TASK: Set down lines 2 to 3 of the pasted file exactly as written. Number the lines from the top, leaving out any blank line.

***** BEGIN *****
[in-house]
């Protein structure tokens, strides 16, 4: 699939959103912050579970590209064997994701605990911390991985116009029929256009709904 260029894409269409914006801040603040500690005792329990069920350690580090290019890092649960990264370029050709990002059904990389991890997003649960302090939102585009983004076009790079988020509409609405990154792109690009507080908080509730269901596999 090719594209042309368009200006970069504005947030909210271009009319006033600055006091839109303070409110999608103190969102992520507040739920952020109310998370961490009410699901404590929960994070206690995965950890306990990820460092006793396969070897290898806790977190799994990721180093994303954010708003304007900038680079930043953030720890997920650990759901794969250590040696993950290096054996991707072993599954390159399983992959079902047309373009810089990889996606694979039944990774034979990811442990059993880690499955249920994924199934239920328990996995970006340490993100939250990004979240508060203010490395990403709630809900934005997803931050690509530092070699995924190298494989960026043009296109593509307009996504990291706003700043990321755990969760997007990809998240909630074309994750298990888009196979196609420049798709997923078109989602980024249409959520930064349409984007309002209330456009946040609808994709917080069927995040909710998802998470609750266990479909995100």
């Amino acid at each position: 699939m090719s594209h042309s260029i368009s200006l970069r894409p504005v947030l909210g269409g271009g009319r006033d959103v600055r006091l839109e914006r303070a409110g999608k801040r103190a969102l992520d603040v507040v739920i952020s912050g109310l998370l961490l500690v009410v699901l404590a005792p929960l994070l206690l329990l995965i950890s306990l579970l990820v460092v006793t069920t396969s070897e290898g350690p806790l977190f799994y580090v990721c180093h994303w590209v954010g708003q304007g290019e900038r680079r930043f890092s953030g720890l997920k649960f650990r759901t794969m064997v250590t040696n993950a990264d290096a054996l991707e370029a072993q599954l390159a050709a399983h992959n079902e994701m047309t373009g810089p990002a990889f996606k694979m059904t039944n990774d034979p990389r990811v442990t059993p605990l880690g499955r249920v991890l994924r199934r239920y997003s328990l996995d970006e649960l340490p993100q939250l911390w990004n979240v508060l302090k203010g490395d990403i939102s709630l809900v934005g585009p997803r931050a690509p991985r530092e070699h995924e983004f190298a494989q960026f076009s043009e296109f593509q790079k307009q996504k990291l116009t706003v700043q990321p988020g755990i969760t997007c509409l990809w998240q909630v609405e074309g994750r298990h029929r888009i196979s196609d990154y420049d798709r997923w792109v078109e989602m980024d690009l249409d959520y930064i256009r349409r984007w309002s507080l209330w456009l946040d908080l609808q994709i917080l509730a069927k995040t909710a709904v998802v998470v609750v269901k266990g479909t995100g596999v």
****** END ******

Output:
């Protein structure tokens, strides 16, 4: 699939959103912050579970590209064997994701605990911390991985116009029929256009709904 260029894409269409914006801040603040500690005792329990069920350690580090290019890092649960990264370029050709990002059904990389991890997003649960302090939102585009983004076009790079988020509409609405990154792109690009507080908080509730269901596999 090719594209042309368009200006970069504005947030909210271009009319006033600055006091839109303070409110999608103190969102992520507040739920952020109310998370961490009410699901404590929960994070206690995965950890306990990820460092006793396969070897290898806790977190799994990721180093994303954010708003304007900038680079930043953030720890997920650990759901794969250590040696993950290096054996991707072993599954390159399983992959079902047309373009810089990889996606694979039944990774034979990811442990059993880690499955249920994924199934239920328990996995970006340490993100939250990004979240508060203010490395990403709630809900934005997803931050690509530092070699995924190298494989960026043009296109593509307009996504990291706003700043990321755990969760997007990809998240909630074309994750298990888009196979196609420049798709997923078109989602980024249409959520930064349409984007309002209330456009946040609808994709917080069927995040909710998802998470609750266990479909995100």
């Amino acid at each position: 699939m090719s594209h042309s260029i368009s200006l970069r894409p504005v947030l909210g269409g271009g009319r006033d959103v600055r006091l839109e914006r303070a409110g999608k801040r103190a969102l992520d603040v507040v739920i952020s912050g109310l998370l961490l500690v009410v699901l404590a005792p929960l994070l206690l329990l995965i950890s306990l579970l990820v460092v006793t069920t396969s070897e290898g350690p806790l977190f799994y580090v990721c180093h994303w590209v954010g708003q304007g290019e900038r680079r930043f890092s953030g720890l997920k649960f650990r759901t794969m064997v250590t040696n993950a990264d290096a054996l991707e370029a072993q599954l390159a050709a399983h992959n079902e994701m047309t373009g810089p990002a990889f996606k694979m059904t039944n990774d034979p990389r990811v442990t059993p605990l880690g499955r249920v991890l994924r199934r239920y997003s328990l996995d970006e649960l340490p993100q939250l911390w990004n979240v508060l302090k203010g490395d990403i939102s709630l809900v934005g585009p997803r931050a690509p991985r530092e070699h995924e983004f190298a494989q960026f076009s043009e296109f593509q790079k307009q996504k990291l116009t706003v700043q990321p988020g755990i969760t997007c509409l990809w998240q909630v609405e074309g994750r298990h029929r888009i196979s196609d990154y420049d798709r997923w792109v078109e989602m980024d690009l249409d959520y930064i256009r349409r984007w309002s507080l209330w456009l946040d908080l609808q994709i917080l509730a069927k995040t909710a709904v998802v998470v609750v269901k266990g479909t995100g596999v």